Article

Exchange nailing for aseptic nonunion of the femoral shaft.

Department of Orthopedics, Chang Gung Memorial Hospital, Kweishan, Taoyuan, Taiwan.
International Orthopaedics (Impact Factor: 2.02). 02/2002; 26(2):80-4.
Source: PubMed

ABSTRACT Thirty-six nonunions of the femoral shaft were treated by closed removal of previous nails, reaming of marrow cavity as widely as possible, and reinsertion of stable intramedullary nail. Indications included femoral shaft aseptic nonunions with inserted intramedullary nail, nonunions with a radiolucent line, without segmental bony defects, and less than 1 cm shortening. They were followed up for a median of 2.9 (1-6) years. Thirty-three nonunions healed uneventfully within a median period of 4 (3-8) months. Except for three persistent nonunions, no other significant complications occurred.

0 Followers
 · 
71 Views
  • [Show abstract] [Hide abstract]
    ABSTRACT: PurposeThis retrospective study was to report the experience in treating femoral shaft aseptic nonunions associated with breakage of distal locked screws.
    Hydrometallurgy 02/2011; 2(1):2-6. DOI:10.1016/j.fjmd.2010.12.008 · 2.22 Impact Factor
  • Source
    [Show abstract] [Hide abstract]
    ABSTRACT: Background The aim of this study was to evaluate a standardized method of treatment of femoral nonunion of the isthmal femur excluding non-united metaphyseal fractures.Methods Between 2003 and 2010, 72 consecutive patients with nonunion of the femoral shaft were operated using a standardized protocol in our trauma department and followed up for successful union and functional result.ResultsOsseous healing was observed in 71 patients (98%). Only one patient was lacking bone healing following a time period of 24 months after the first exchange nailing and 5 months after the second exchange nailing. In 59 patients (82%), uneventful and timely bone healing after exchange nailing was detected. In 18% of patients (n = 13), delayed bone healing was observed and required additional therapy. In the majority of patients (61%), bone healing occurred within the first 2 to 5 months, only 18% of patients¿ duration of bone healing exceeded 8 months. In 62 patients (86%), no relevant or clinically apparent leg-length discrepancy prior to and after exchange nailing was detected as well as no significant axis deviation or malrotation. Functional studies including simple clinical gait and standing analysis, return to activities of daily life, return to sports activities, and return to work were all reached on a satisfying level.DiscussionReamed intramedullary exchange nailing as described in this study is the treatment of choice for aseptic femoral shaft nonunion with a high rate of bone healing and a low rate of complications including length discrepancy or malrotation and a good functional outcome.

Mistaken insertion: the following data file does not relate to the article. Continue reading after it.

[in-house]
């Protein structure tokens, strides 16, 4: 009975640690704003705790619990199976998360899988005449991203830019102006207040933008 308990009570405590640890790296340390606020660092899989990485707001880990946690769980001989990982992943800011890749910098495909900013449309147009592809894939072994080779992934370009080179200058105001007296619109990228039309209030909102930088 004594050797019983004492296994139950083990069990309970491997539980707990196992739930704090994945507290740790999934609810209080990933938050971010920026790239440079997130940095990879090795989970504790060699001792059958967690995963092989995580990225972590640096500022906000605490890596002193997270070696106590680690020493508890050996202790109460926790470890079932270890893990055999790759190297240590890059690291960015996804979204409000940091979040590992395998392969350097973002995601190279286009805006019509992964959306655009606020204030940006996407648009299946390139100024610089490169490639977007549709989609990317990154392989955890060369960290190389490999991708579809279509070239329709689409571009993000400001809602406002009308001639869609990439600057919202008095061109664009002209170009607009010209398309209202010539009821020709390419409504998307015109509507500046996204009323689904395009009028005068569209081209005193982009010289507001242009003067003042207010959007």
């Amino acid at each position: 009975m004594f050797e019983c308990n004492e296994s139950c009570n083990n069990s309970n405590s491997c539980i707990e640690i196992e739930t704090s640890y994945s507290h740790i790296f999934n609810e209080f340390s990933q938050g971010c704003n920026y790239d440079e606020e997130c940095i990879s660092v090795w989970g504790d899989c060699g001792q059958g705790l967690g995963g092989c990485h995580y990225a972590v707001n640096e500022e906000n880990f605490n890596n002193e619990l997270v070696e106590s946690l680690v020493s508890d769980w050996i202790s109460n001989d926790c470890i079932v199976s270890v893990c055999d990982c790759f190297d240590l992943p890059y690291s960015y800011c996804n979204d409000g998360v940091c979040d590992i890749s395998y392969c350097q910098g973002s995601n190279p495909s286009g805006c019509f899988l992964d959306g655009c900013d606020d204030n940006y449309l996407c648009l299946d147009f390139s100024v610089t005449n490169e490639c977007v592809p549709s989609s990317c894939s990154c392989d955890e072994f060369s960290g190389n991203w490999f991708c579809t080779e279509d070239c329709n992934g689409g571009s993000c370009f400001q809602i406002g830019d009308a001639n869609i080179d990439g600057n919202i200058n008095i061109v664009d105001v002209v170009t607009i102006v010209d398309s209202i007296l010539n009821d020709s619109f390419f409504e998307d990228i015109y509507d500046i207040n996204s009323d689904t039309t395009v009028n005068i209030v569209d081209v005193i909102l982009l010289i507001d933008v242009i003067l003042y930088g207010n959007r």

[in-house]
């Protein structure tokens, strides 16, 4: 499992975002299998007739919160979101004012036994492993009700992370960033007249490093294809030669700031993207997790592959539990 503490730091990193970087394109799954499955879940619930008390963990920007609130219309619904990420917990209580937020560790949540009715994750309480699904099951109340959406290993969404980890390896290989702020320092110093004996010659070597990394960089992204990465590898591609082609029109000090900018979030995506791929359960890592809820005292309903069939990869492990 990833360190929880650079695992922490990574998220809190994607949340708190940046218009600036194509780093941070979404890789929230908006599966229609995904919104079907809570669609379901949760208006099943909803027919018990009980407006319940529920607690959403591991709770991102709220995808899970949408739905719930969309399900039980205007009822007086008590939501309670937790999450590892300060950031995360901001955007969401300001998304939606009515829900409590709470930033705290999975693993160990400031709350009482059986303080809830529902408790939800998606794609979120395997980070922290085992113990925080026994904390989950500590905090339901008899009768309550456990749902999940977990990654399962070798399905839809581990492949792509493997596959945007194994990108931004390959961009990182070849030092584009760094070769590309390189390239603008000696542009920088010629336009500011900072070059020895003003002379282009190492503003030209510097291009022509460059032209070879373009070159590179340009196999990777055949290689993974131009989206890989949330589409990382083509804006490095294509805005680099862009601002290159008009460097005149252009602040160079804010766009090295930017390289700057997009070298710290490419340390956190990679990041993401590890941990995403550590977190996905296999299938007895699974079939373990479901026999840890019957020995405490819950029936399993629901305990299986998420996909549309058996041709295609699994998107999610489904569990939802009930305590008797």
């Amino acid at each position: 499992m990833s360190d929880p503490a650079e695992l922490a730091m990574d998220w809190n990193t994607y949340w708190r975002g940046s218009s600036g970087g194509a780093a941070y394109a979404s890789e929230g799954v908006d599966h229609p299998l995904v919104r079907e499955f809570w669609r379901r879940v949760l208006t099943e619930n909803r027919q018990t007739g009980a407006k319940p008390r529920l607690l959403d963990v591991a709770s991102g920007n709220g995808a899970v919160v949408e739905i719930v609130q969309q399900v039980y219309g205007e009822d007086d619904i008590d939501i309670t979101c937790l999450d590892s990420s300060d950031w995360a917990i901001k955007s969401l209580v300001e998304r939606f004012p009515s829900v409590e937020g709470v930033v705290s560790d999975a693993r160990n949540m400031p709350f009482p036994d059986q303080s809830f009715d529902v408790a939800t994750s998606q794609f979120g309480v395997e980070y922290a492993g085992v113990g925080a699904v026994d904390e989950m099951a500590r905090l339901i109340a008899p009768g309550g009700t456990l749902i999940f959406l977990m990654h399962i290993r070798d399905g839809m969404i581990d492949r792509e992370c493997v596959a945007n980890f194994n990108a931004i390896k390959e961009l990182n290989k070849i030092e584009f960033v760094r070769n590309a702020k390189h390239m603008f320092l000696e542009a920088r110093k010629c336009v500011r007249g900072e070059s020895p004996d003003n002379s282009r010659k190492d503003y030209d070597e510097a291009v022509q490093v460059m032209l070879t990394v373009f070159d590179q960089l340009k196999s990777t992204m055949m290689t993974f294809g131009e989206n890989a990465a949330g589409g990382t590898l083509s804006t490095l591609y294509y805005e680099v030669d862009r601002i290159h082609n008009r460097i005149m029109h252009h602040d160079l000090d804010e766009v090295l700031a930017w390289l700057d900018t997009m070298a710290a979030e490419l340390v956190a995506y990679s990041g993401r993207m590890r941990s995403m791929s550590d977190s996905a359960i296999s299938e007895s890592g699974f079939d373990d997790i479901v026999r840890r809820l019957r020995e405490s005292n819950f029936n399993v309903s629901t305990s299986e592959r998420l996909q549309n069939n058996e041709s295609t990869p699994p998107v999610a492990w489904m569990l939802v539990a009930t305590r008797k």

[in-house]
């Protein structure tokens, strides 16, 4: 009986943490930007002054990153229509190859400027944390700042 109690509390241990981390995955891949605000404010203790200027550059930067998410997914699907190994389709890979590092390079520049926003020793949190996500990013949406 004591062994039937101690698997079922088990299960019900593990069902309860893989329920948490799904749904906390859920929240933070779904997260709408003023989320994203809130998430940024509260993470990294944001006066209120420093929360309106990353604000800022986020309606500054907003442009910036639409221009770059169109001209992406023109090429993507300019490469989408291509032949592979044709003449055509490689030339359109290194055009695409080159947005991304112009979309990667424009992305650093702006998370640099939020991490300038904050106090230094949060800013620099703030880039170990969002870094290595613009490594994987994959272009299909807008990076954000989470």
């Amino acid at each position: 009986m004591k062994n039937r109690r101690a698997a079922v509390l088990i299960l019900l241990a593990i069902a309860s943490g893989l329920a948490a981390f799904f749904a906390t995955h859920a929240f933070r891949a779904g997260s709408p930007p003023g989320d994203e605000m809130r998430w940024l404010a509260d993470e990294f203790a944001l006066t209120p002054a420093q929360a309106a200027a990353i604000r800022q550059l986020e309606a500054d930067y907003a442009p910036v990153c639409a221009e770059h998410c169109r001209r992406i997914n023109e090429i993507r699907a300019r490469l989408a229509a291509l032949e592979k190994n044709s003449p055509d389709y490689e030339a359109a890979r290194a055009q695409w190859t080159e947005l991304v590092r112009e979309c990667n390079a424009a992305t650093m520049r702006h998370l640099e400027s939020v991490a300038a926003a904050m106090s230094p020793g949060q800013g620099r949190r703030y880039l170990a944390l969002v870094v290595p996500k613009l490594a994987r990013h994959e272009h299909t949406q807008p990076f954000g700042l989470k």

Journal of Orthopaedic Surgery and Research 10/2014; 9(1):88. DOI:10.1186/s13018-014-0088-1 · 1.58 Impact Factor
  • [Show abstract] [Hide abstract]
    ABSTRACT: Purpose We assessed indications and outcomes of exchange nailing and augmentation plating for femoral shaft nonunion following femoral nail failure. Methods We retrospectively reviewed the records of 21 consecutive patients with femoral shaft nonunion treated with femoral nailing from August 2008 to June 2013. Nonunion cases with infection were excluded from this study. The study population consisted of nine men and 12 women, with an average age of 40 (range 21-61) years. All patients received internal fixation using exchange nailing and an augment plate coupled with decortication and bone graft. Results All patients in our study obtained osseous union with a mean time of six (range four to 12) months. Mean operation time was three hours (range two to five hours), and mean blood loss was 800 ml (range 500-950 ml). There were no postoperative complications. At the last follow-up, all patients could flex their knees > 110 degrees. Conclusions Exchange nailing and augment plating coupled with decortication and bone graft is an effective treatment option for femoral shaft nonunion and has more indications and higher union rate than the popular exchange nailing treatment.
    International Orthopaedics 07/2014; 38(11). DOI:10.1007/s00264-014-2456-1 · 2.02 Impact Factor

Preview

Download
0 Downloads
Available from